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realclearworld

Reports from Cuba: Travel Insurance is not a trustworthy contract

By Edilio Hernandez Herrera from the Cuban Law Association in Translating Cuba:

Travel Insurance is not a Trustworthy Contract


A few years ago, some friends encouraged me to taik about travel insurance for tourists coming to Cuba. What they cover, how the guarantee limits work, legal quality and certainty, which provisions are legally and objectively reclaimable.

This subject arose in relation to a retired gentleman, who was ill and as his family in New Jersey were unable to look after him properly for reasons of employment, they arranged things with family members in our country; retired people and student grand-daughter included, in order to make his treatment more effective and human, so that he could recover. They paid his very expensive insurance and additional costs for his stay in Cuba for a period of six months.

He began to run short of medicines, reagents, and vehicles to transport him about, etc. I don’t want to go into detail, to safeguard the family’s privacy. But the bottom line is: the sentimental grandfather left before three months was up.

After such a long time, I was asked to take on this work, because recently I went with a friend to the Cira García hospital for foreigners, whose services, drugs and other tests are paid for in Cuban Convertible Pesos (CUC). In the said location we inquired about the phantasmal travel insurance cover  in order to receive some service and, to our surprise, in spite of the fact that before coming to Cuba the insurance contracts between the overseas agency and Asistur Cubana were signed, it was not possible to look into anything here, not directly with the company, but you had to call the country of origin to deal with the inquiries. I was astonished, after querying with them about the cost and loss of time calling abroad when the Cuban company is in Cuba, and I received the reply which you can imagine.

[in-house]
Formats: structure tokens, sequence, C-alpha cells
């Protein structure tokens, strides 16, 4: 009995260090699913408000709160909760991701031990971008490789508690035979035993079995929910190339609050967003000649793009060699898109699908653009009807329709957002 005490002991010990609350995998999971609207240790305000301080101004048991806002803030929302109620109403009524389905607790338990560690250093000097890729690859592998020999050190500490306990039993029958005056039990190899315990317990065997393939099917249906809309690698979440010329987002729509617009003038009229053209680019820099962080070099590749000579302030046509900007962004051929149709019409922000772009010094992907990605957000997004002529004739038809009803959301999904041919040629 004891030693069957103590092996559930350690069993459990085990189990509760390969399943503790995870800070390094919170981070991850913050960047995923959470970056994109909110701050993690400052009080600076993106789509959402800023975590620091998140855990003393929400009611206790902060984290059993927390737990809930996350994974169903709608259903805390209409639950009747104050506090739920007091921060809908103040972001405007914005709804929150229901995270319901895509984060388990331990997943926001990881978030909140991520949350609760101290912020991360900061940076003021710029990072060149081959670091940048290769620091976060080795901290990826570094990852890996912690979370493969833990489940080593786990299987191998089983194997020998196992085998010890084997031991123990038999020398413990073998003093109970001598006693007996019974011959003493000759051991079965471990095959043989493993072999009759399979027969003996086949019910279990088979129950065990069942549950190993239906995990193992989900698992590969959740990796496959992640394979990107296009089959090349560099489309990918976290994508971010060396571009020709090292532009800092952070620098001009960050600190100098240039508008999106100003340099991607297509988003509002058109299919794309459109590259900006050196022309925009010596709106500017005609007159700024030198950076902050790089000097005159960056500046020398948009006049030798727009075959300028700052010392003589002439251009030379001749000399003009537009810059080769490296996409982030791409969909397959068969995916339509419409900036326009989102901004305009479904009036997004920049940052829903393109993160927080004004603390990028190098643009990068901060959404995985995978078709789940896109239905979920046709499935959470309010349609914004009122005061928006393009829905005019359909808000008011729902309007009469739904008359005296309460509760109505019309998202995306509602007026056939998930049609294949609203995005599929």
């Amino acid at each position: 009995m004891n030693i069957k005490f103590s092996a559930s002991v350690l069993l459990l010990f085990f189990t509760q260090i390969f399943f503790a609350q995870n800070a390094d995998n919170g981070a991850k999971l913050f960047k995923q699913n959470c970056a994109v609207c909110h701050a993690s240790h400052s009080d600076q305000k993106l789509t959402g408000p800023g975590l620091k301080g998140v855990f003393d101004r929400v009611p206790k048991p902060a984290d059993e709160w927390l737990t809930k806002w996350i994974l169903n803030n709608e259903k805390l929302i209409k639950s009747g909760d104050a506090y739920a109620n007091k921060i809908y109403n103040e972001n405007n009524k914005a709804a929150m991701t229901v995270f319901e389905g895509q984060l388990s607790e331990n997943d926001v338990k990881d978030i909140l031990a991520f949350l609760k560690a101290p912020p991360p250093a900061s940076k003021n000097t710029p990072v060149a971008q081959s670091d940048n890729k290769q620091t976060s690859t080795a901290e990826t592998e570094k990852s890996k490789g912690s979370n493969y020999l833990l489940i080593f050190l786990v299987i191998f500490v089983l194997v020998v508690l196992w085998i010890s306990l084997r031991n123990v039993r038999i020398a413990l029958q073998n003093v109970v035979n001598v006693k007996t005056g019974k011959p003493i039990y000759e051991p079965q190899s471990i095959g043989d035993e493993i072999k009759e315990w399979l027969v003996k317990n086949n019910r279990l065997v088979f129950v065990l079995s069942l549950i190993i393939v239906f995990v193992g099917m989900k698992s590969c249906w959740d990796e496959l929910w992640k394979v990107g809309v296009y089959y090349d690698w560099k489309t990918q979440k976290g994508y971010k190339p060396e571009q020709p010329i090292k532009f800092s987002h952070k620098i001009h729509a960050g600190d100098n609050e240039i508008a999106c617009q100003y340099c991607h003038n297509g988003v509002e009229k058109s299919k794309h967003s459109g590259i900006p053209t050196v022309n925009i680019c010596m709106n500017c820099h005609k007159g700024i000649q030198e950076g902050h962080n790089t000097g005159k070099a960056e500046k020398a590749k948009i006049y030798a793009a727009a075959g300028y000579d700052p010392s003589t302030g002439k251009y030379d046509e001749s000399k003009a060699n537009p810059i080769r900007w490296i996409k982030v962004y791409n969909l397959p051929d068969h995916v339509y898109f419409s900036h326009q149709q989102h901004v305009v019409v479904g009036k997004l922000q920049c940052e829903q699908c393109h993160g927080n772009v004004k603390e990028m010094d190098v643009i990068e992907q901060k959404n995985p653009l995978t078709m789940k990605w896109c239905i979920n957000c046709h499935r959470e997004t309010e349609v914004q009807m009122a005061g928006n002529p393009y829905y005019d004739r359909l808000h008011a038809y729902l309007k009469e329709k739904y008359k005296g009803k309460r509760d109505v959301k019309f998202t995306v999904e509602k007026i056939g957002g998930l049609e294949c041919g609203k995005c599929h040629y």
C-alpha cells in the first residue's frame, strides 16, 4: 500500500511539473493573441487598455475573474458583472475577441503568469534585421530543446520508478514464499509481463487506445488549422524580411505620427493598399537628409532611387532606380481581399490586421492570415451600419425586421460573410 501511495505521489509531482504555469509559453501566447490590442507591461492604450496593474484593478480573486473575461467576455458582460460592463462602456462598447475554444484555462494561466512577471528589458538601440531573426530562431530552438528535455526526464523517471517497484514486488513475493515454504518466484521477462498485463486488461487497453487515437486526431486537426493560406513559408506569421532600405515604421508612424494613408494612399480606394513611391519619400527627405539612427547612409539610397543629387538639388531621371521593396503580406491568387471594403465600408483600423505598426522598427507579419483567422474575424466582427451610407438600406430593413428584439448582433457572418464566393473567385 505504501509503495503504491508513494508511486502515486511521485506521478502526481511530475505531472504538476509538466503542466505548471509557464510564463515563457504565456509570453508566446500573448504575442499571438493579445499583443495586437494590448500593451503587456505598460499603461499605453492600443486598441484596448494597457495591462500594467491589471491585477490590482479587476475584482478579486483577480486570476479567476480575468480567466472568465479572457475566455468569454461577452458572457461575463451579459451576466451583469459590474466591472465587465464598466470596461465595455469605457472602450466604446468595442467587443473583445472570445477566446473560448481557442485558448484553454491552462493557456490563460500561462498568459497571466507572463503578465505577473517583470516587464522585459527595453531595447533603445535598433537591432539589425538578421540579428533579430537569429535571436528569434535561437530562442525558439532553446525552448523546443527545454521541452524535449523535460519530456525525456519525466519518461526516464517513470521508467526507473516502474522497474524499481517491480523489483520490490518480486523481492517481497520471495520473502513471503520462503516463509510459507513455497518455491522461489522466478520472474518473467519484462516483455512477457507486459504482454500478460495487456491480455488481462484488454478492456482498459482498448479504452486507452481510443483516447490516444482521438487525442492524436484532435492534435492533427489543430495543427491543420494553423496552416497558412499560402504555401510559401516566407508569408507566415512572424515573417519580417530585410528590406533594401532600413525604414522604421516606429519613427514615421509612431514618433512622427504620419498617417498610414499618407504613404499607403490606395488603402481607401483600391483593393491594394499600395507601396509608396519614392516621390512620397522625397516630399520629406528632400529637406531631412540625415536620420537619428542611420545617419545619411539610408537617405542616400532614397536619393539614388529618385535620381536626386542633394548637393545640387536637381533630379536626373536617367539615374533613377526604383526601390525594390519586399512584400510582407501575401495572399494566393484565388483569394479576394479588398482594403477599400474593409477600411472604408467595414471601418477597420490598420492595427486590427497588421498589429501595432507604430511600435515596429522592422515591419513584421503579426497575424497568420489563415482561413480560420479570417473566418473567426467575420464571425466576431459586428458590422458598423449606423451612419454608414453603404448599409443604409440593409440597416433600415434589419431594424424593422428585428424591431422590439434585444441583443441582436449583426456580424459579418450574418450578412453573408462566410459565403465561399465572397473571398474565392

With some experience in commercial contracts, I started to inquire if Asistur had in fact any agreement with the Cira García hospital to hande any medical insurance contract. You can again imagine the result.

Among the more significant factors in the poor legal security of contracts in Cuba is the monopolistic working of almost all the provisions which give rise to or trigger payments; contracts are generally unalterable and may not be queried, any ruling to do with valuation in provisions, which are slanted in favour of the party offering the contract, are dismissive and coercive; since there is no competition, you can take it or leave it. Moreover, although the parameters may appear fair in terms of guarantee, quality, processes to sort out problems reasonably and legally, they are never, in their absence in practice, inclined in favour of the client.

The backward and out-of-date character of the legal system in our country is much more serious than many people may think.

Translated by GH

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